The employer can access a customer-friendly web site ( and, after registering and establishing an account, electronically fill out and submit an Application for Permanent Employment Certification, ETA Form 9089.

    Registration. To better assist employers with processing the Application for Permanent Employment Certification, the electronic Online Permanent System requires employers to set up individual accounts. An employer must set up a profile by selecting the appropriate profile option in the Online System.   By completing an Employer Profile, you will be able to:

    • Save time by pre-populating your general information
    • View the status of your labor certification applications online
    • Update your profile information online
    • Track newly submitted labor certification applications
    • Email saved labor certification applications to others within the company
    • Add new users to your account
    • Withdraw labor certification applications no longer needed

  8. Filing by mail. National Processing Centers have been established in Atlanta and Chicago. Employers submit paper applications to the processing center with responsibility for the state or territory where the job opportunity is located.

  9. Approvals. If the appropriate National Processing Center approves the application, the ETA Form 9089 is "certified" (stamped) by the Certifying Officer and returned to the employer/agent who submitted the application.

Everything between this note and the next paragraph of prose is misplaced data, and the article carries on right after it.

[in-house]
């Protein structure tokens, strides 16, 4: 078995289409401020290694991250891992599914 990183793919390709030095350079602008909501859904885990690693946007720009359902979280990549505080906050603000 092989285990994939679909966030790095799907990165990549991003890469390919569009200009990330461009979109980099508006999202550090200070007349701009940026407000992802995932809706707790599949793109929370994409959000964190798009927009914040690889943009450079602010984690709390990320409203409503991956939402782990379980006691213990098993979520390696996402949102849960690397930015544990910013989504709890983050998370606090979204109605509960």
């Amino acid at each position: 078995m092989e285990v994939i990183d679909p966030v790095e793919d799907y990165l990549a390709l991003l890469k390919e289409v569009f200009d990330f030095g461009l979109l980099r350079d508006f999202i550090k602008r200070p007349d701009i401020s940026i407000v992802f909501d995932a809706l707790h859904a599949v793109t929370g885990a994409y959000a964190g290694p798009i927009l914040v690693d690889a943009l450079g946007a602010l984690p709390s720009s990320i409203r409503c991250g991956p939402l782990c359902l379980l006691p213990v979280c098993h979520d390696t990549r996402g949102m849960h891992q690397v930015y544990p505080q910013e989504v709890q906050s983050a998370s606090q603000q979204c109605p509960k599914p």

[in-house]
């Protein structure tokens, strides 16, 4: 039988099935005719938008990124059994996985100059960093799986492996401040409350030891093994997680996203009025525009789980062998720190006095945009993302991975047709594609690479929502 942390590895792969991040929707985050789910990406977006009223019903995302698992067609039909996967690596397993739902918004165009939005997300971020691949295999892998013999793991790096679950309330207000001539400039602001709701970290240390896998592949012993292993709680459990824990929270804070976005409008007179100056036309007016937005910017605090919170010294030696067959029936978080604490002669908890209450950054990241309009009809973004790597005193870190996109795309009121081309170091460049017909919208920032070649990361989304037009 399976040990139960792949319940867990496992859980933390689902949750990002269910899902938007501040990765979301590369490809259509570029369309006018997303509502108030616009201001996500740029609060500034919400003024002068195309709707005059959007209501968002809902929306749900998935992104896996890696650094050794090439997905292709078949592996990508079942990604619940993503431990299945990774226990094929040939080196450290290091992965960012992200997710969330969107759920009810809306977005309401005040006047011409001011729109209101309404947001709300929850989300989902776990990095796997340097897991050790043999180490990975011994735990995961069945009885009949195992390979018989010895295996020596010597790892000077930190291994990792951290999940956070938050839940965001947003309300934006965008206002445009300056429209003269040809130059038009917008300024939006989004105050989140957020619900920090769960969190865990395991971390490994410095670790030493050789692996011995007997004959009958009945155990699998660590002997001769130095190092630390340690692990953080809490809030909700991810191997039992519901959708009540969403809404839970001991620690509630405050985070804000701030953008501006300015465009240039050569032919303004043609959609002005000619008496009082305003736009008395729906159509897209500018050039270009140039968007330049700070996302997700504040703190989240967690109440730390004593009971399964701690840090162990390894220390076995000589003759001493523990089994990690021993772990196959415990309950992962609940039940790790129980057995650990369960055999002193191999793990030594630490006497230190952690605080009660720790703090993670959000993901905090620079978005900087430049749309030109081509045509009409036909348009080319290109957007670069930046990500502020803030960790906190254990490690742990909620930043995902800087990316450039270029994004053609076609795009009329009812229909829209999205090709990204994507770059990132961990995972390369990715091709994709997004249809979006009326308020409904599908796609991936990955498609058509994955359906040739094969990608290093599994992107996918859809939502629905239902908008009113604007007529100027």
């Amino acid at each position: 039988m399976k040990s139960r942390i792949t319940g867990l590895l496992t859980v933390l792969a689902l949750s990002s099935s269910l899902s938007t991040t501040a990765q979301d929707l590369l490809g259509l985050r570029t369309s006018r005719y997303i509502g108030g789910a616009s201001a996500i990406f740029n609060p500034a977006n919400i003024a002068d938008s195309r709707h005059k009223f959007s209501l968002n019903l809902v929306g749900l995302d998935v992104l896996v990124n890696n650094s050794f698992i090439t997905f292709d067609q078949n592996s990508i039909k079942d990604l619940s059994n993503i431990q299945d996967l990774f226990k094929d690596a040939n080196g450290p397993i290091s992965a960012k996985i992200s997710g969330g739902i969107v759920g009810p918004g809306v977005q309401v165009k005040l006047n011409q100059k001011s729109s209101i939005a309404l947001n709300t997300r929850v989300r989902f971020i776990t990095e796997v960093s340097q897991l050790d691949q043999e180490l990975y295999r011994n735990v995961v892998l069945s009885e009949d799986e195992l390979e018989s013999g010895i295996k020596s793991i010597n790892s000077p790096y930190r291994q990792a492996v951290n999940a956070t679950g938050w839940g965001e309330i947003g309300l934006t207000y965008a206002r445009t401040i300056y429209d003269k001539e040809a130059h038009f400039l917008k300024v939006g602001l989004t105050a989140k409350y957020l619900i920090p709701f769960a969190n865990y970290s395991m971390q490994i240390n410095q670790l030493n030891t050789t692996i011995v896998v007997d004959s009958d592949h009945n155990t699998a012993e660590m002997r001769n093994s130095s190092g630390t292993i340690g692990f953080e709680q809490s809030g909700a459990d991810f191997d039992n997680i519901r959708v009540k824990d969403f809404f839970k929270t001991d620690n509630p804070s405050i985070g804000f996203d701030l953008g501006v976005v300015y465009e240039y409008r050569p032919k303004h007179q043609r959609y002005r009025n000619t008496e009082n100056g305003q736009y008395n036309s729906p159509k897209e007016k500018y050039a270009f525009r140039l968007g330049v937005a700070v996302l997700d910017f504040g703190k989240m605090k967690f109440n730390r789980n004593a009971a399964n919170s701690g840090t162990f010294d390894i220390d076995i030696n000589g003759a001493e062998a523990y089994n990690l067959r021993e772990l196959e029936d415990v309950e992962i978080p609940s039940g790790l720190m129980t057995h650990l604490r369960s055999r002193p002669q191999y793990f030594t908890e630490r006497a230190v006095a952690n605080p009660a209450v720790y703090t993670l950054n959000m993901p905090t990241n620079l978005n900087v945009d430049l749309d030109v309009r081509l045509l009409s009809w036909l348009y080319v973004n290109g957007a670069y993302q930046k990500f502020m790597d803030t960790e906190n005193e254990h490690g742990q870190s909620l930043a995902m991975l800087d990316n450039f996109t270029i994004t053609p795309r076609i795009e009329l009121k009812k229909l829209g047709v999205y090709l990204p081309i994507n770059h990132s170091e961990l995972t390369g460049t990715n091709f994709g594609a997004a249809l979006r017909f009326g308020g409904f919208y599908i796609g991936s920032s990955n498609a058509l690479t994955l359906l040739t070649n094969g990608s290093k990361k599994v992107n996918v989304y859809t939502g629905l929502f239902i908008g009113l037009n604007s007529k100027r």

Based on conversations with persons at your company, our office will draft the advertisements, which must include a job description, minimum job requirements, and the salary being offered. We will also provide legal assistance to you as you evaluate the responses from U.S. applicants. Finally, we will draft all documents and letters based on information that we obtain from our conversations with persons from your company. Under normal circumstances, the labor certification is then granted.
    Our firm is proactive and will identify problems up front. Common problems/issues include those related to the prevailing wage, experience gained on the job, education level required, and special requirements. We will work with you to resolve any problems early in the process.
    A “labor certification” is a certification by the U.S. Department of Labor that a shortage of qualified U.S. workers exists to fill the position held by the sponsored alien employee, and that the company is paying and will pay the employee the “prevailing wage.” The labor certification is valid only as long as three things remain unchanged:  the alien continues to work (1) for the same employer, (2) at the same location, and (3) doing the same job. Therefore, any promotions or significant changes in job duties or location before legal permanent residence is obtained will probably invalidate the labor certification, thus making the applicant ineligible for permanent residence. If you are contemplating any promotions or changes in job title, job duties, or job location for the position being certified, it would be advisable to make them before the labor certification process is started, or inform us of any planned changes or promotions preferably before we start this process, so we can anticipate these changes when we draft the forms.